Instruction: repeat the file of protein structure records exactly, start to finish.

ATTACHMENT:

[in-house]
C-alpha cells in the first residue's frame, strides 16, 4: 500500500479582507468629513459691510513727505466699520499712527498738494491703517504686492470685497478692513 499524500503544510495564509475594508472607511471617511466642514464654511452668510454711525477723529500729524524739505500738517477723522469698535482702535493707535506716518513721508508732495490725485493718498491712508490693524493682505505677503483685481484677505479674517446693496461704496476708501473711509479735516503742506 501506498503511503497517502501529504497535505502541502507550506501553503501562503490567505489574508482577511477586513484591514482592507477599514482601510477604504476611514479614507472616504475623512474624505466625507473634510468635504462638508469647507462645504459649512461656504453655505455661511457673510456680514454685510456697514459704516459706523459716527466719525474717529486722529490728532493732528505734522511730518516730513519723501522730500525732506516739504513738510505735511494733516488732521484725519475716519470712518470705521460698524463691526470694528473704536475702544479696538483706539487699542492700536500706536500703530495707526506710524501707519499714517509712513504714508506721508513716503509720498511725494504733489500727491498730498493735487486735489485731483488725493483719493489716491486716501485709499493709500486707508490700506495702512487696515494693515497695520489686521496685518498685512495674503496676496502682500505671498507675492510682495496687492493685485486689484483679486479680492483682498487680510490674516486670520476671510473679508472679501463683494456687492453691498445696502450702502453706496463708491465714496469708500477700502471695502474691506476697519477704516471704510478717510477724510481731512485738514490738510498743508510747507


[in-house]
C-alpha cells in the first residue's frame, strides 16, 4: 500500500479582507468629513459691510513727505466699520499712527498738494491703517504686492470685497478692513 499524500503544510495564509475594508472607511471617511466642514464654511452668510454711525477723529500729524524739505500738517477723522469698535482702535493707535506716518513721508508732495490725485493718498491712508490693524493682505505677503483685481484677505479674517446693496461704496476708501473711509479735516503742506 501506498503511503497517502501529504497535505502541502507550506501553503501562503490567505489574508482577511477586513484591514482592507477599514482601510477604504476611514479614507472616504475623512474624505466625507473634510468635504462638508469647507462645504459649512461656504453655505455661511457673510456680514454685510456697514459704516459706523459716527466719525474717529486722529490728532493732528505734522511730518516730513519723501522730500525732506516739504513738510505735511494733516488732521484725519475716519470712518470705521460698524463691526470694528473704536475702544479696538483706539487699542492700536500706536500703530495707526506710524501707519499714517509712513504714508506721508513716503509720498511725494504733489500727491498730498493735487486735489485731483488725493483719493489716491486716501485709499493709500486707508490700506495702512487696515494693515497695520489686521496685518498685512495674503496676496502682500505671498507675492510682495496687492493685485486689484483679486479680492483682498487680510490674516486670520476671510473679508472679501463683494456687492453691498445696502450702502453706496463708491465714496469708500477700502471695502474691506476697519477704516471704510478717510477724510481731512485738514490738510498743508510747507